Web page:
10 Things to Know About the New Report on Climate Change and Human Health
Posted by Stef McDonald on April 5, 2016
The White House released a new report, “The Impacts of Climate Change on Human Health in the United States: A Scientific Assessment” this week that connects climate change to significant threats to the health of all Americans. We already know that climate change is causing increased temperatures, precipitation extremes, extreme weather events, and sea level rise. This new report, developed by the U.S. Global Change Research Program (USGCRP) and authored by representatives from federal agencies including the EPA and CDC, connects these climate drivers to adverse health impacts. Here are some of the key takeaways.
- Climate change threatens human health by affecting our air, water, and food.
- We can expect increases in cardiovascular and respiratory illnesses, as well as vector-borne (Lyme disease) and foodborne (salmonella) infections and other gastrointestinal illnesses — all linked to elevated temperatures, prolonged heat waves, changing precipitation patterns, and more extreme weather events as a result of climate change.
- The report focuses on extreme heat; outdoor air quality; flooding; vector-borne infections; water-related infections; food-related infections; and mental health and well-being.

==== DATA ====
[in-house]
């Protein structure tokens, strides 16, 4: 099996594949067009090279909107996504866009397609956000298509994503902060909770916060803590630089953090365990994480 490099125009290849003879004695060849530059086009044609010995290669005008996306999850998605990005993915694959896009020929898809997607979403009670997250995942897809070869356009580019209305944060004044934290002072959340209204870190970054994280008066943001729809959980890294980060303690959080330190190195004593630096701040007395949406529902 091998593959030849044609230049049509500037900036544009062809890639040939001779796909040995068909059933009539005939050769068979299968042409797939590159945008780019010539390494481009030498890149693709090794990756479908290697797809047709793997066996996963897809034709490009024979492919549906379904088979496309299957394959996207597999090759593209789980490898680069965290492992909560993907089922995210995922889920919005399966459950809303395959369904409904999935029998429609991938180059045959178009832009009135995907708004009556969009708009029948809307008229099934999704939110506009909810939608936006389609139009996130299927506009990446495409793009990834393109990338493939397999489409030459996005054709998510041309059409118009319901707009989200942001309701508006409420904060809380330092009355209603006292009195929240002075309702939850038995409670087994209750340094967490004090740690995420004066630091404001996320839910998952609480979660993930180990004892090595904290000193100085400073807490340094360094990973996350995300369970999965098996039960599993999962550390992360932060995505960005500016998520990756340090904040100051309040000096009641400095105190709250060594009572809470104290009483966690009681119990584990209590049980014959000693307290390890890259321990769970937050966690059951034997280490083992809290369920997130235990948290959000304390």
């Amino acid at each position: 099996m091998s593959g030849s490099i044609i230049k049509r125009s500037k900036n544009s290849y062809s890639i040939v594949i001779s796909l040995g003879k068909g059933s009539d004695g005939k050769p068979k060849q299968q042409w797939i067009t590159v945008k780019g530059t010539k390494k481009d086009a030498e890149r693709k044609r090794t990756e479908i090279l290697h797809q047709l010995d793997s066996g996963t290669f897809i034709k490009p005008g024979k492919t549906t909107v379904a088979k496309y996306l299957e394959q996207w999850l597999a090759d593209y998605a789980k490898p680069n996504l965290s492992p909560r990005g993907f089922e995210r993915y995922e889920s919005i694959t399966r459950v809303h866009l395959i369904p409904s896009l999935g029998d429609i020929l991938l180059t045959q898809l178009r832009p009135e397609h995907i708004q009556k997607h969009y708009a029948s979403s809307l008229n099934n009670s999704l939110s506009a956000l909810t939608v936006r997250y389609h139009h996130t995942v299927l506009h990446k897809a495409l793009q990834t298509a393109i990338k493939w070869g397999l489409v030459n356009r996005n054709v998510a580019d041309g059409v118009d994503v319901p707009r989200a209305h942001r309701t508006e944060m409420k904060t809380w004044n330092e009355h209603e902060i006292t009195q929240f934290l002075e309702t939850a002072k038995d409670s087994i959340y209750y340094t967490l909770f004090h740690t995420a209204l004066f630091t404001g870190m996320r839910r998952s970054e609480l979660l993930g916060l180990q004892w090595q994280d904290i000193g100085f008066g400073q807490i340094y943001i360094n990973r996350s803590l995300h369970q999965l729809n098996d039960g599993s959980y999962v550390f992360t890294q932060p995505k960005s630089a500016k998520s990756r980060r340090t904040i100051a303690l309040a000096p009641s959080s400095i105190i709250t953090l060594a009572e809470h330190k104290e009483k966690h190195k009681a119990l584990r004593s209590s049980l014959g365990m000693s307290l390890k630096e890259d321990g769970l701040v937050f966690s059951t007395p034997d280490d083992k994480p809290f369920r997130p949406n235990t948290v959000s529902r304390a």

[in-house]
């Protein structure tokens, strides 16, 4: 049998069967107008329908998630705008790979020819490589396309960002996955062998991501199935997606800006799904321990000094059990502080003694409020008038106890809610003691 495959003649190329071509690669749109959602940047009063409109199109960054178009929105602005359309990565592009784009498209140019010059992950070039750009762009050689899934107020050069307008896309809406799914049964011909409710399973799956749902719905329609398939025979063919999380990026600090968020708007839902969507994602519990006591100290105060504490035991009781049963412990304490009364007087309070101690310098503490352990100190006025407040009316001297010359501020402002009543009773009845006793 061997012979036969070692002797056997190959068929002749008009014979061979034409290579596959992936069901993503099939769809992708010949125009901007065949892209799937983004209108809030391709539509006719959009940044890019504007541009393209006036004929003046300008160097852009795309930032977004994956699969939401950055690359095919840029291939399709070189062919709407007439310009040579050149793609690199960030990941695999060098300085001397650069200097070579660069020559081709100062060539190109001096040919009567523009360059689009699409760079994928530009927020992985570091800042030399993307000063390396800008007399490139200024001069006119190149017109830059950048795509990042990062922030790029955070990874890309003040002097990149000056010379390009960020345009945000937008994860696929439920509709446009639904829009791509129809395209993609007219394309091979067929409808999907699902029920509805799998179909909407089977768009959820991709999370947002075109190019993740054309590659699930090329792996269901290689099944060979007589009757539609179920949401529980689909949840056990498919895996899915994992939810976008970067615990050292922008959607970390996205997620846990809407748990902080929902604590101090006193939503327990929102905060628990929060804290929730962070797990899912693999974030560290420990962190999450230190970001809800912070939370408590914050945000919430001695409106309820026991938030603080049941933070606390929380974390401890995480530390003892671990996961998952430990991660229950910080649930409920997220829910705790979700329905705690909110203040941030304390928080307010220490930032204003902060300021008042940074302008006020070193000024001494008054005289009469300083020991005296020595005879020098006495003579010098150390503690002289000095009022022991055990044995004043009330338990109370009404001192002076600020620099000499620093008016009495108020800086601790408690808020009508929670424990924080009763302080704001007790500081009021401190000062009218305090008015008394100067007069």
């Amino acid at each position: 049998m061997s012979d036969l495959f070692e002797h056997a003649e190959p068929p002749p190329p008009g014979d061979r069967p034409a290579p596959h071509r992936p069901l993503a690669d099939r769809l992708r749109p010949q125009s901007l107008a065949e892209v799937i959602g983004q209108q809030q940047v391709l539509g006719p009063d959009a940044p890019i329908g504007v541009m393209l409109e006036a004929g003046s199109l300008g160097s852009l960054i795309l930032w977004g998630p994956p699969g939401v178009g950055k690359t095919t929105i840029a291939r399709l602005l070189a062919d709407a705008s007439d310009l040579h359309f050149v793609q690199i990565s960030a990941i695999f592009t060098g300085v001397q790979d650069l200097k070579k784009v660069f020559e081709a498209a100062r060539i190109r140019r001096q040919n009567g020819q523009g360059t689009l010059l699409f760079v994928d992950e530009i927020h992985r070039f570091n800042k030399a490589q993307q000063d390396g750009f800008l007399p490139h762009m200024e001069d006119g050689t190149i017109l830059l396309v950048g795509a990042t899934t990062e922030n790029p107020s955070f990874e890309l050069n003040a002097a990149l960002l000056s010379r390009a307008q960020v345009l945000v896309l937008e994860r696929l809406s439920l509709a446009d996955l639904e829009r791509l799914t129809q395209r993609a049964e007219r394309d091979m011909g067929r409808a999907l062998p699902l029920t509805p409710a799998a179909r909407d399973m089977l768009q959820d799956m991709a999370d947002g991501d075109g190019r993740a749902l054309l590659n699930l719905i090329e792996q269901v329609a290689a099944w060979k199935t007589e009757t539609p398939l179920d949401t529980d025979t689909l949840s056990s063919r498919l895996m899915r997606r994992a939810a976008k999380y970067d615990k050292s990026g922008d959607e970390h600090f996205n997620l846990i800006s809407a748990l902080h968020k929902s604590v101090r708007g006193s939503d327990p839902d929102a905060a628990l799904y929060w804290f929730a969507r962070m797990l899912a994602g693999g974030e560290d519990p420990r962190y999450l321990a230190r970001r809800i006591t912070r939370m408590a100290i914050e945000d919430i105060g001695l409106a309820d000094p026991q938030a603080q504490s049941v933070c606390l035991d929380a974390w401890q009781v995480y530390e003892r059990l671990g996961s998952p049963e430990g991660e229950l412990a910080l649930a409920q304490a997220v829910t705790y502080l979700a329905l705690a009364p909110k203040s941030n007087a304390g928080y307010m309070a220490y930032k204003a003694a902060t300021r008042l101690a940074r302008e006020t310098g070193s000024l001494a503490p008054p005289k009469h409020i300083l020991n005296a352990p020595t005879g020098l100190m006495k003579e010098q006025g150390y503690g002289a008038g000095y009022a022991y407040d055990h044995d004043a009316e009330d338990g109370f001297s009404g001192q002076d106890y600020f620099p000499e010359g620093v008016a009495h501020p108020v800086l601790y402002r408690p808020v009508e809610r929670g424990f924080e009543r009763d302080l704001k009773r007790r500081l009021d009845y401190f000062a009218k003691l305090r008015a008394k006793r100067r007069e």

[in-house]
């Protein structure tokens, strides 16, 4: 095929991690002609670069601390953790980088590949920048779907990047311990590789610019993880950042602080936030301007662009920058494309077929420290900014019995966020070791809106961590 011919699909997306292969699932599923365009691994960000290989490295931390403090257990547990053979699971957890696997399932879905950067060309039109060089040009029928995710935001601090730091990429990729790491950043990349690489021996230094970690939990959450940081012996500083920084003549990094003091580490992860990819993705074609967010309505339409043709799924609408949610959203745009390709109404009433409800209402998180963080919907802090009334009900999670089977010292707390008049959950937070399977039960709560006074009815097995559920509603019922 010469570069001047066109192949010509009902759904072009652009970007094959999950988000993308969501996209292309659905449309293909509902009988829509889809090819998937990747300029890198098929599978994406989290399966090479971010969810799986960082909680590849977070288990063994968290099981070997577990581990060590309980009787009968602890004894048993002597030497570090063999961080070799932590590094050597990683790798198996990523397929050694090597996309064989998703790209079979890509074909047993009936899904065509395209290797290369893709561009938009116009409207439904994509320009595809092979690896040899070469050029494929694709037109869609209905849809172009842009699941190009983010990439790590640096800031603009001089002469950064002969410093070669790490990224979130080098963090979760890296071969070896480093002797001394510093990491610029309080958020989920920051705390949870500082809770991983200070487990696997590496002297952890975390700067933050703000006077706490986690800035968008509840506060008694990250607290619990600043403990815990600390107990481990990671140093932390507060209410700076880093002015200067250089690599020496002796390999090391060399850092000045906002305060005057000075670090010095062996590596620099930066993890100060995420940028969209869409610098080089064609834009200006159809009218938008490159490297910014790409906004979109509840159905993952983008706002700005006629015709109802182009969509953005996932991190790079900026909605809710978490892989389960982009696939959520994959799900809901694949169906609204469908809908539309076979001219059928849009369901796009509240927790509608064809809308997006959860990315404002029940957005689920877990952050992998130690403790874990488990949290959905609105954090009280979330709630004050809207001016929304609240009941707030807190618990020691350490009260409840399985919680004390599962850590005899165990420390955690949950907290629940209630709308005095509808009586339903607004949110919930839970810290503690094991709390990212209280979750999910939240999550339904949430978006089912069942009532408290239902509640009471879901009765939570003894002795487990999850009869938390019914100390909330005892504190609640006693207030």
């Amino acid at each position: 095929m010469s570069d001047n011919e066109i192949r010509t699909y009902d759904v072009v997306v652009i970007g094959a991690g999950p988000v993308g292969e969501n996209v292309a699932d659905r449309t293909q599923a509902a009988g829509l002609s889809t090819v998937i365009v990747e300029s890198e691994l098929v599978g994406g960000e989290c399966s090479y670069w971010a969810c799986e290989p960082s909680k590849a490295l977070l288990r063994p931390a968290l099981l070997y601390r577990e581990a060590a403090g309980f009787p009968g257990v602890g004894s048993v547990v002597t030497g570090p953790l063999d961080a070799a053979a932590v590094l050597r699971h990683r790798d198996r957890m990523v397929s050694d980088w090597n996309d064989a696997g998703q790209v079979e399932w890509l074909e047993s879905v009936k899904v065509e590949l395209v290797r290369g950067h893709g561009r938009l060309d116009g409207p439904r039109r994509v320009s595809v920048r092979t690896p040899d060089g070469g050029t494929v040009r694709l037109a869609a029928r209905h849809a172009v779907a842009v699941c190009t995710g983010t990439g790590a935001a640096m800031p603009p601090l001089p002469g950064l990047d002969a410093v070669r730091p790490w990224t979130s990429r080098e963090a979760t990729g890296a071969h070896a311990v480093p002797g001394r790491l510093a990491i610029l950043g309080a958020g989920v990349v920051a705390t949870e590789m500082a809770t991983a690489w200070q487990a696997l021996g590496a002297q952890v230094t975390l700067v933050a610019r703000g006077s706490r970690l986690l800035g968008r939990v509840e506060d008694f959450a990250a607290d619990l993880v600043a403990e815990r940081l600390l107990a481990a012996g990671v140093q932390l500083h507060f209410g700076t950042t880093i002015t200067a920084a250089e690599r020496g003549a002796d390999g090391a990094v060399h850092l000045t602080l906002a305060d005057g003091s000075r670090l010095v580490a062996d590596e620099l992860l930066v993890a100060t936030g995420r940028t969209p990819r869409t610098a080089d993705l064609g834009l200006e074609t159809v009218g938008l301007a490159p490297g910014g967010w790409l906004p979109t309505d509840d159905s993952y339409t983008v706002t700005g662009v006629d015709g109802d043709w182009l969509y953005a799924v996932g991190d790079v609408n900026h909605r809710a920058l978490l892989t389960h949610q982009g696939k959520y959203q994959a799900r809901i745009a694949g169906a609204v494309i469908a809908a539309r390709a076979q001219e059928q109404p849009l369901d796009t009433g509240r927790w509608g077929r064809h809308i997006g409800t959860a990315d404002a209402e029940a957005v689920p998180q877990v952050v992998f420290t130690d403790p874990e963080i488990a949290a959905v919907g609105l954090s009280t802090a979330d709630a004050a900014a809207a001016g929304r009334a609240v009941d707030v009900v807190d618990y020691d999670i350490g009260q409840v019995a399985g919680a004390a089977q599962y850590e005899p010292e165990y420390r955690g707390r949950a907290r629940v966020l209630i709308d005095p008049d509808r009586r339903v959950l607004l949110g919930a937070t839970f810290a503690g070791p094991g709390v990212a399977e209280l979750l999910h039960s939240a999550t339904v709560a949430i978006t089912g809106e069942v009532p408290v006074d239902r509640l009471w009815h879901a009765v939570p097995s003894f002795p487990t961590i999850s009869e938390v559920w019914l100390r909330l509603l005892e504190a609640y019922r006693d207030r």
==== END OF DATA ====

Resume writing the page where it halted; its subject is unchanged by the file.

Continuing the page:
- Yes, mental health is also affected by climate change. The trauma of extreme weather events can cause post-traumatic stress disorder, anxiety, and depression.
- The heat is on: This new assessment projects an increase of thousands to tens of thousands of premature deaths per year as a result of extreme heat patterns.
- Air quality is another serious concern. Higher temperatures and changing weather patterns are polluting the air by adversely affecting our ozone in urban areas, where we can expect more premature deaths and an increase in chronic and acute cardiovascular and respiratory symptoms. Then there is the expectation of more emissions of particulate matter and ozone-forming pollutants from wildfires, which are becoming more frequent and more severe as a result of climate change.
- Water-related illnesses caused by bacteria, viruses, and protozoa will increase with more runoff from extreme precipitation events.
- Every American is vulnerable to health impacts of climate change, but some are more vulnerable than others, including the young and old, those with chronic illnesses, those who are socially isolated and economically disadvantaged, as well as some communities of color.
- While this is not a what-if report — we are already facing health consequences of climate change today — we can minimize escalating health impacts by taking effective and concerted efforts to mitigate climate change.
- Next steps: engaging the next generation of public health professionals with tools to understand and educate the general public.